On March 31, 2017, USCIS issued a memorandum that rescinded the December 22, 2000 “Guidance memo on H1B computer related positions.” USCIS’ “Rescission of the December 22, 2000 Guidance memo on H1B computer related positions, provides clarification that an entry-level Computer Programmer (and other entry level computer-related positions) are not to be automatically considered Specialty Occupation positions for H-1B, as they generally require a minimum of a 2-year degree, which does not meet the Specialty Occupation requirements. In the past, USCIS’ guidance on this matter presumed that these positions qualify as a Specialty Occupation. Now, USCIS has clarified that these positions do not automatically qualify and must be individually evaluated by looking at the wage level, the complexity of the job duties, and level of responsibility before USCIS will make a determination that the position qualifies as a Specialty Occupation.
In accordance with 8 CFR 2214.(h)(4)(ii), H-1B classification may be granted to “individuals who will perform specialty occupation services which requires theoretical and practical application of a body of highly specialized knowledge and the attainment of a bachelor’s degree or higher, or its U.S. equivalent, as a minimum requirement for entry into the occupation in the United States.” To qualify for one of the H-1B classification, the individual needs to have a bachelor’s degree or higher, and must perform specialty occupation services. 8 CFR 214.2(h)(4)(iii)(A) provides that, in order to be considered a specialty occupation, a position must meet one of the following criteria:
- A bachelor’s or higher degree or its equivalent is normally the minimum requirement for entry into the particular position;
- The degree requirement is common to the industry in parallel positions among similar organizations;
- The employer normally requires a degree or its equivalent for the position; or
- The nature of the specific duties is so specialized and complex that knowledge required to perform the duties is usually associated with the attainment of a bachelor’s or higher degree.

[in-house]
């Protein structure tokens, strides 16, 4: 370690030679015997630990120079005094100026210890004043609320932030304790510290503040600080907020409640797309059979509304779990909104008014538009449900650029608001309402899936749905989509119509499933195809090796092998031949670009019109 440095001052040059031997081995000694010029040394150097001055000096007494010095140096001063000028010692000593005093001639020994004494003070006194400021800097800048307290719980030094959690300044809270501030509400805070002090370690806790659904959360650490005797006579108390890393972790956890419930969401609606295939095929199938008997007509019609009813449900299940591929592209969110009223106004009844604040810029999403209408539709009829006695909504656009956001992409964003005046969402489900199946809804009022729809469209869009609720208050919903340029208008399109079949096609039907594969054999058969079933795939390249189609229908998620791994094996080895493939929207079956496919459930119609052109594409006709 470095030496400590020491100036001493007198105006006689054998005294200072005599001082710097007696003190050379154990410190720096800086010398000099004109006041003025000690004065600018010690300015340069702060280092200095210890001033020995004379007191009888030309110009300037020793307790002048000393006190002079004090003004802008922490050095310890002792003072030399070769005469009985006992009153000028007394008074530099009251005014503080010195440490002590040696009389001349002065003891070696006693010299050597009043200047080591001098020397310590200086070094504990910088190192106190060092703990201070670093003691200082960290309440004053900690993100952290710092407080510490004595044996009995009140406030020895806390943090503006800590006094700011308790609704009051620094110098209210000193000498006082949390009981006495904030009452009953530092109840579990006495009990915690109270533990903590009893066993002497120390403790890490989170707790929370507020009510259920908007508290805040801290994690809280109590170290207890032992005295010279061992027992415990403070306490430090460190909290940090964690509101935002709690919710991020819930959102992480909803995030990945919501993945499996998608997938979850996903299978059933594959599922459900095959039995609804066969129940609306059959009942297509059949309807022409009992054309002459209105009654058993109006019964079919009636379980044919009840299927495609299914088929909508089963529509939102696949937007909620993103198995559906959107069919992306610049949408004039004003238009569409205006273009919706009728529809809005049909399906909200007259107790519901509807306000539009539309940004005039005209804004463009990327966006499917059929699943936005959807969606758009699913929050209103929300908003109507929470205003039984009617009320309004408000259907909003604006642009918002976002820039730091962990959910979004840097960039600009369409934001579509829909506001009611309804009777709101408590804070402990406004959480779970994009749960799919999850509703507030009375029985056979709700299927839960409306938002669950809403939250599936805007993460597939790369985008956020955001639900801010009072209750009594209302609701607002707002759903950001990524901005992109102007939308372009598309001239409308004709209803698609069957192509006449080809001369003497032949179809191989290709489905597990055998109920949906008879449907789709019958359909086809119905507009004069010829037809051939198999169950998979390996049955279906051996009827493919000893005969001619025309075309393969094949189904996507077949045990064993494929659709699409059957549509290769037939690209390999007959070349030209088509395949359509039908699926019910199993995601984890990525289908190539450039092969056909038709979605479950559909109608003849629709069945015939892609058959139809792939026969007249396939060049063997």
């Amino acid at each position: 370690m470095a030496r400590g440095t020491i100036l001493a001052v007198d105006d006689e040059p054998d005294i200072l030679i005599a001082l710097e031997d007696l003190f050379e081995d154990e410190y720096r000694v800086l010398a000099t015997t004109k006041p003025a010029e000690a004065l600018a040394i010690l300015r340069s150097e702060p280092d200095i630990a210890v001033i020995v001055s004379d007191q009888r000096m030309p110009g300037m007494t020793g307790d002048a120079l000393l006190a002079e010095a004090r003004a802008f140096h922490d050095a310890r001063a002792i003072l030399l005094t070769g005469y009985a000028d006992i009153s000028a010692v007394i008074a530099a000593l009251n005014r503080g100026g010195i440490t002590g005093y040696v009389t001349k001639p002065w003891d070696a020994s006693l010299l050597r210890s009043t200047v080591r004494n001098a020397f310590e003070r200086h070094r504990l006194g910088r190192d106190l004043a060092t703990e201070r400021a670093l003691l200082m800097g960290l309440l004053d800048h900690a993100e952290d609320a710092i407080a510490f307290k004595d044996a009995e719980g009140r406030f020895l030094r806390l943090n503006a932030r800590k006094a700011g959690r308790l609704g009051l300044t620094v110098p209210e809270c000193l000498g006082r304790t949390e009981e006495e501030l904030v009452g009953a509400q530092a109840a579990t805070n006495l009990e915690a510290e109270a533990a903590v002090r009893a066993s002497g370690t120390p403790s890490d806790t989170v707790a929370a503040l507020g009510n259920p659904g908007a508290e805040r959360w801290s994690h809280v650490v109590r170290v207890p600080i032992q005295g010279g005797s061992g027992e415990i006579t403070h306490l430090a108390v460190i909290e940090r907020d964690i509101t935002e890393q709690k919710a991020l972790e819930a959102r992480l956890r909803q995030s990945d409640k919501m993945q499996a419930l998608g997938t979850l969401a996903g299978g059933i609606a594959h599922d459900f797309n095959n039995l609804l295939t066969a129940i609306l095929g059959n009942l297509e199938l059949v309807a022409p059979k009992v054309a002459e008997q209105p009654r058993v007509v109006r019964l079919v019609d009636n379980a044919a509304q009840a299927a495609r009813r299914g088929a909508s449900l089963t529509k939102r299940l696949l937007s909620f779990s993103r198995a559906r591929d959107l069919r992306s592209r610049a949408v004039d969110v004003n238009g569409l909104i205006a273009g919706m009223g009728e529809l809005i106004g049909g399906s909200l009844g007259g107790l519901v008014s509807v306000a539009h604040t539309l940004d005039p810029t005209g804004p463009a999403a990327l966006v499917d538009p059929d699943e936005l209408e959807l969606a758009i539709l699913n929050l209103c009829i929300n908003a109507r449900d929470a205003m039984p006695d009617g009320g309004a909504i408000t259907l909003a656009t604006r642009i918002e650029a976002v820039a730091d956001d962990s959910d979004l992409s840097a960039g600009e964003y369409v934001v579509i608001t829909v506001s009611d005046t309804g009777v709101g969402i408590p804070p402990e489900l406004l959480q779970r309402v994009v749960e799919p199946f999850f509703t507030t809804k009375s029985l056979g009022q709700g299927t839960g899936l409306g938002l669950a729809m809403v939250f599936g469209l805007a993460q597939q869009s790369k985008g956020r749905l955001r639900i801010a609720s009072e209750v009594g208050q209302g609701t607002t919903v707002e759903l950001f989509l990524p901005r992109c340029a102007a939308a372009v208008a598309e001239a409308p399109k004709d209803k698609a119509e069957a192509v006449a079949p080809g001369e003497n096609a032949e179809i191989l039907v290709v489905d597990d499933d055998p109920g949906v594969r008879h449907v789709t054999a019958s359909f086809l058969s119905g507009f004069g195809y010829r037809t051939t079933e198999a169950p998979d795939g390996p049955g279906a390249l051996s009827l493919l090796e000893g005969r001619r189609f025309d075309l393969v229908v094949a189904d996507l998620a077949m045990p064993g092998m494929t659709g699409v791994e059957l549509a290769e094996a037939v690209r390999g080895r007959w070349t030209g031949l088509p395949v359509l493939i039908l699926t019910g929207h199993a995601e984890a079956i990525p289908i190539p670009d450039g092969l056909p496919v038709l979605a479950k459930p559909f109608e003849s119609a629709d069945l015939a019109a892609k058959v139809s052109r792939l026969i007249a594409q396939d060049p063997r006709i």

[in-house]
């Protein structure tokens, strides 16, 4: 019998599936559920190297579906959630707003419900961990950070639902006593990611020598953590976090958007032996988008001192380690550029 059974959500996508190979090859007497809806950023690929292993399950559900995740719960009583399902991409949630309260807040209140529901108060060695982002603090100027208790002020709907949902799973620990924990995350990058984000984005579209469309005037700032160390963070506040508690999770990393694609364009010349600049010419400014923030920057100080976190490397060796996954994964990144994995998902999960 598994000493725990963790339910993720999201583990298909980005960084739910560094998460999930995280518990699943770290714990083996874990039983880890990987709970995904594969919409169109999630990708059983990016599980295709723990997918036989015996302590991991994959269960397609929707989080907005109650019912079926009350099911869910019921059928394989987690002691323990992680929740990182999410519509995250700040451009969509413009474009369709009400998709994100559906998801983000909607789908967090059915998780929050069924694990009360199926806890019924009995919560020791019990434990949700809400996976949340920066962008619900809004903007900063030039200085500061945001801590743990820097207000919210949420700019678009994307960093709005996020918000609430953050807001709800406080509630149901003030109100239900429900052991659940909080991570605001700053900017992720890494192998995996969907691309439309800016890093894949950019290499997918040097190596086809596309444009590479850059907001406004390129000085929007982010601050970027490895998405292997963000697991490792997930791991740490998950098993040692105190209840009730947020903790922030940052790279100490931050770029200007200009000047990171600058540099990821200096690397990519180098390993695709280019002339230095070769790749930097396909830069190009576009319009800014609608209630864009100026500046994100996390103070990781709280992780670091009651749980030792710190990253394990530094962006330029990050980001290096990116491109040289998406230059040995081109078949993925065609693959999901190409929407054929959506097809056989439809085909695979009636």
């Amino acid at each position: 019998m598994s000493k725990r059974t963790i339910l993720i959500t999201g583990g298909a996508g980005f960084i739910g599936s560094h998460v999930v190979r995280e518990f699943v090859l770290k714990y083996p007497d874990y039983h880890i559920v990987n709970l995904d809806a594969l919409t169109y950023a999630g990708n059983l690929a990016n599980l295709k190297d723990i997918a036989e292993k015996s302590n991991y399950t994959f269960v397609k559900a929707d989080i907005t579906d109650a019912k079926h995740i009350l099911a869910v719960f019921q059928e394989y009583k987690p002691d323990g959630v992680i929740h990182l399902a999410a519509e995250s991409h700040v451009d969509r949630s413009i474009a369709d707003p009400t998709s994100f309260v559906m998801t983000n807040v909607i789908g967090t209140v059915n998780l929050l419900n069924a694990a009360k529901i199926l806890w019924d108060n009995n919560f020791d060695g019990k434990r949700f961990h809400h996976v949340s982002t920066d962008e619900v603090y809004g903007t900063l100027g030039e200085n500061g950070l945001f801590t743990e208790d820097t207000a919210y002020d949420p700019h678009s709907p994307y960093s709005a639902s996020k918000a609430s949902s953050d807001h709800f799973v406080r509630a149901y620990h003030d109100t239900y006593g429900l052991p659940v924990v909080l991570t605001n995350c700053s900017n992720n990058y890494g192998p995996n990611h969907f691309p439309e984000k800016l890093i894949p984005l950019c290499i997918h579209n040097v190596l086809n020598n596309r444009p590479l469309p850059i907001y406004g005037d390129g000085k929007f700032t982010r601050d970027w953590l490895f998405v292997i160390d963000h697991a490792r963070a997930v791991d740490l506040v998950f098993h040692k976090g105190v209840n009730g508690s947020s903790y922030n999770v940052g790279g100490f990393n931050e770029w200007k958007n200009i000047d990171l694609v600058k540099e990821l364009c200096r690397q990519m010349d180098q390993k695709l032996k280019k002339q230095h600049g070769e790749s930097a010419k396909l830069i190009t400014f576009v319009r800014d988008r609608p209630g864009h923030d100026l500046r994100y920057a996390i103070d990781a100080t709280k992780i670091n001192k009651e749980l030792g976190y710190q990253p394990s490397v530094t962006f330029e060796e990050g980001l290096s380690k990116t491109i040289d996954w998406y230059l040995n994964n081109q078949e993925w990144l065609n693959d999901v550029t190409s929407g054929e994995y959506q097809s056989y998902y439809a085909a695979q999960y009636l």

In its recent guidance, USICS explains that the memorandum that was issued in 2000 was based on the Occupational Outlook Handbook (Handbook) and other early unpublished decisions, which does not address the crucial specialty occupation criteria for H-1B. USCIS has found that even though the Handbook provides that most programmers hold a “bachelor’s degree or higher,” that alone does not qualify the position as specialty-occupation, as the Handbook does not specify a requirement for a degree in a specific specialty or area of study related to the computer-related position. If a position allows for a bachelor’s degree in any area of study, the position is not a specialty occupation for USCIS’ purposes.
While USICS indicated that it would be improper to automatically consider all computer related positions as specialty occupations, USCIS has been clear that more complex programmer positions would still qualify as a specialty occupation, provided the complexity of the position is proven through verifiable evidence. USCIS has simply indicated in the recent memo that there are certain entry-level computer programmer positions, where the common requirement is a 2-year degree, which do not qualify as a specialty occupation under the plain language of the 8 CFR 214.2(h)(4)(ii).
In conclusion, there are some computer-related positions which are more senior and specialized, which require a Bachelor’s degree or higher in a computer or IT related field of study and these positions will be unaffected by USCIS’ recent guidance. For such specialized positions, the burden remains on the petitioner to provide evidence to establish that the position is a specialty occupation under 8 CFR 214.2(h)(4)(ii).
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 USCIS, “Rescission of the December 22, 2000 ‘Guidance memo on H1B computer related position.’”, published Marcj 31, 2017; available at https://www.uscis.gov/sites/default/files/files/nativedocuments/PM-6002-0142-H-1BComputerRelatedPositionsRecission.pdf
 Bureau of Labor Statistics, Occupation Outlook Handbook, available at https://www.bls.gov/ooh/